As we emerge from modernist times, when science defined knowledge, and
continue moving into a postmodern era, in which many look to their affinity
group and "individual realities" for knowledge and meaning, how do those
who believe in absolute truth speak most clearly and effectively? This
question is especially pertinent to Christians, who see it as their
biblical mandate to engage the unbelieving public and seek to persuade them
toward faith. Will they reach many people with timeless messages of
God-given standards, eternal consequence and gracious redemption by only
focusing on factual analysis of Scripture? Or is something more soulish
required, too? Can the arts and the creative use of media legitimately
bridge the gap between the message and the hearers? Legendary author C.S.
Lewis believed that we do not need more books about Christianity, but
rather more Christians writing good books.
How should Christian literature and other art forms help shape public
discourse? Public policy? Private and family lives? Conversely, how should
Christians allow art to shape their own lives? These are all questions that
require deeper reflection than is often given them. We offer you a place to
begin reflecting in our special focus.
Image at top right is a portion of Grace Foretold,
a painting by Makoto Fujimura, 1997.
—Byron Barlowe, Editor/Webmaster, Leadership University
"On Earth As It Is In Heaven": Is Art Necessary for the Christian?
What role should art play in the life of Christians? Where do we draw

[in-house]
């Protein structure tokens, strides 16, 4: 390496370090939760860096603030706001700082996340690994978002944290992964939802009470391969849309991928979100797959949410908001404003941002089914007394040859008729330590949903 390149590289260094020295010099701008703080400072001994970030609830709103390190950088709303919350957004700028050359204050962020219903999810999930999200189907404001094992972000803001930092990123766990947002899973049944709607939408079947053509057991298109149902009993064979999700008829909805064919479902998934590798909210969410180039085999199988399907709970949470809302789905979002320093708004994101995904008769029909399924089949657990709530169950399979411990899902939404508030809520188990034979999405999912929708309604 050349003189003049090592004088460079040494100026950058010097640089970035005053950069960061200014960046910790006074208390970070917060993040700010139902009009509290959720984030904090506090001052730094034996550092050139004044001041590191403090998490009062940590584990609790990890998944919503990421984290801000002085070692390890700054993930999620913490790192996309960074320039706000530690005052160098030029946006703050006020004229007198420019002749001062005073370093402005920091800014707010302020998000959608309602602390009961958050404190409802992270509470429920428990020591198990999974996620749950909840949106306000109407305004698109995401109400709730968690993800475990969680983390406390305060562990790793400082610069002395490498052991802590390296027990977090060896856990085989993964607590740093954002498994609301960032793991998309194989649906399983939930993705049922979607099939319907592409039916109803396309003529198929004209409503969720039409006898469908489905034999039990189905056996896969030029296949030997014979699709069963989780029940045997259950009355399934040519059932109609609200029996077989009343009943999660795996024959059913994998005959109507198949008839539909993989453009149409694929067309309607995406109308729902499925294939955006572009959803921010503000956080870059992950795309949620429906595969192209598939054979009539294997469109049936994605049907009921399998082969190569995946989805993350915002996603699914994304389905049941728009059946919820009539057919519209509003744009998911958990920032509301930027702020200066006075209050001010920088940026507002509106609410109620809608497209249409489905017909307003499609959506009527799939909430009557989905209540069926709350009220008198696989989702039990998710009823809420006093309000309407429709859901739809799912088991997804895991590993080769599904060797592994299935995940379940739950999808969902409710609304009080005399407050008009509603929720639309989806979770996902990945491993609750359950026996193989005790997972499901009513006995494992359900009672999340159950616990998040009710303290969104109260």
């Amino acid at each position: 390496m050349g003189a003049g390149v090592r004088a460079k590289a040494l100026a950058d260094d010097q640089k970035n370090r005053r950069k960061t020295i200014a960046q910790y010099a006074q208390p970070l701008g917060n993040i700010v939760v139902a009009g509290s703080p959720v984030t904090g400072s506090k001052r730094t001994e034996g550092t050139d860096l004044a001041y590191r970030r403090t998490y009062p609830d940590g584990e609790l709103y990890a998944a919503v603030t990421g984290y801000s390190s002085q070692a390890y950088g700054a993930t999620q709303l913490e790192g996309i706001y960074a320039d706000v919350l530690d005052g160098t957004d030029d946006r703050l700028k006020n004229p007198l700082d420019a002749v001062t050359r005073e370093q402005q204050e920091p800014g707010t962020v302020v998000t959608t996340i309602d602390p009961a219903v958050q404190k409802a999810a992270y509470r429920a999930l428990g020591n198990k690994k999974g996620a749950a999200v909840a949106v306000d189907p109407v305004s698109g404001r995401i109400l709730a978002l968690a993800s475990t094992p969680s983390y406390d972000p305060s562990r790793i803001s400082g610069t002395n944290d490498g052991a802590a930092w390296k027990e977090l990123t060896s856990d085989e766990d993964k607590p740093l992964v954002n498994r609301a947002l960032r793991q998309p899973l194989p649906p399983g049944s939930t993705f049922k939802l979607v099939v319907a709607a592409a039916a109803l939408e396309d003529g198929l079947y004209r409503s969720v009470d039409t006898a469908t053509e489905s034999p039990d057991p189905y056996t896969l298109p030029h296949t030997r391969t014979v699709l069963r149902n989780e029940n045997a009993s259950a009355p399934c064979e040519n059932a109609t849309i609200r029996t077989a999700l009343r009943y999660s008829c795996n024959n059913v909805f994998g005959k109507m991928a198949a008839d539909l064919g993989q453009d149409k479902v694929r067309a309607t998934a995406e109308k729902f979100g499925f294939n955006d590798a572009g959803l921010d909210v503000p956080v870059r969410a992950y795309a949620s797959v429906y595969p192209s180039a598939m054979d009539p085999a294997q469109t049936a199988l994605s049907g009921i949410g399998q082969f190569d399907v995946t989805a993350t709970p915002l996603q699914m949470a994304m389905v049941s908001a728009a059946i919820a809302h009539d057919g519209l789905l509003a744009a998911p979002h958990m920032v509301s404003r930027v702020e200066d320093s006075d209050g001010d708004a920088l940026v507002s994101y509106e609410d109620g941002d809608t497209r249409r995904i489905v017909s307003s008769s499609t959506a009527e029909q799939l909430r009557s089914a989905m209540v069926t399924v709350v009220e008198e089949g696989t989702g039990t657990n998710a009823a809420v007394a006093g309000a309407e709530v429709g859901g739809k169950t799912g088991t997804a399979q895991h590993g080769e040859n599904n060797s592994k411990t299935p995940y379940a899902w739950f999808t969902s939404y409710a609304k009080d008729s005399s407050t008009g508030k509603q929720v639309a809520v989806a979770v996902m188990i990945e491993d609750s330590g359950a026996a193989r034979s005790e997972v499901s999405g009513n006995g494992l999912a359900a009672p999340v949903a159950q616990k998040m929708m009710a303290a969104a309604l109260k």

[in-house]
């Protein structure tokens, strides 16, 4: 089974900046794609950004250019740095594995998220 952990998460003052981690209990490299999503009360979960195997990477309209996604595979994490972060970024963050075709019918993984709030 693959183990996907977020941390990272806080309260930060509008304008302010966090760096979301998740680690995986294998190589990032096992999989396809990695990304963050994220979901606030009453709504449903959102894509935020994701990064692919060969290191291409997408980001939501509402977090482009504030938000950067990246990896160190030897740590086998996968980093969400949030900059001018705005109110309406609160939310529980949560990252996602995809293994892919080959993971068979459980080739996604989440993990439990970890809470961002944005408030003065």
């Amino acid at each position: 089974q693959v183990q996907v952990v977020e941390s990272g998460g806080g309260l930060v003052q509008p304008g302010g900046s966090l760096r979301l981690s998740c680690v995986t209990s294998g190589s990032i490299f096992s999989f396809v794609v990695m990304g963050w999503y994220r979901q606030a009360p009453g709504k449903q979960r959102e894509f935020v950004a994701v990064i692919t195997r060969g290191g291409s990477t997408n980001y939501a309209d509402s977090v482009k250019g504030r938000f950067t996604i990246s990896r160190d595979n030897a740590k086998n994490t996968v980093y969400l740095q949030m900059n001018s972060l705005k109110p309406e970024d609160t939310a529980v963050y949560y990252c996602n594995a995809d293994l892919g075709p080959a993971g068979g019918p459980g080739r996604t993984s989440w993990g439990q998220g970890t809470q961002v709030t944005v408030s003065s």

boundaries? How do we even define true art, and its purpose, in the first
place? Don Hudson asserts that contemporary Christians often shun art out
of misplaced fear rather than embrace it as a vehicle to God's
Martha Nussbaum, Poet's Defender
Review by Alan Jacobs
"Poetic Justice: The Literary Imagination and Public Life" by Martha
Nussbaum is the subject of this review. Good introduction to
a writer on a years-long mission to demonstrate the radical concept of
compatibility between literature and certain branches of philosophy. The
reviewer finds the observations of her latest work to be both fascinating
and flawed, which he skillfully extrapolates to her larger goal of bringing
poetry/literature together with the economic/political realm.
Partnership and Partings: A Comparison of the Genres and Themes in The
Pilgrim's Regress and Till We Have Faces
The novels named in the subtitle above--the least known and celebrated
works of literary icon and Oxford don C.S. Lewis--are important for
understanding Lewis's culture-shaping career. "...Each in its own way
reflects important aspects of his life, his thought, and his use of fiction
in communicating his understanding of Christianity," says author Mark
The New Wave of Christian Broadcasting
Syndicated religion columnist Terry Mattingly profiles veteran Christian
producer Bob Briner's damning critique of Christian engagement of the
culture through media.
The Light of the World: Poetic Imagery and the Gospel
Charles Colson, Breakpoint Commentary
Noting the affect of the popular Bill Moyers book, The Language of Life,
culture-watcher and author Chuck Colson urges readers to communicate the
message of hope found in the Scripture to people through the emotional
gateway of poetry.
Come, Bring Your Story
A pastor's confession to losing interest in the Bible and his discovery:
what he needed was not more discipline, but a renewed understanding of the
intent and presentation of the Bible--as a grand storytelling. Hudson
recounts two stories, one from within the Bible, one from without and
compares them to show us the life-changing power of a story (as opposed to
mechanical analysis), especially those stories that claim to be of God.
George Rochberg's Revolution
A renewed appreciation of artistic integrity and the prophetic
role of the artist is very much the legacy of composer George
Rochberg's musical revolt, and one for which we owe him our
Go here to see our past Special Focus features.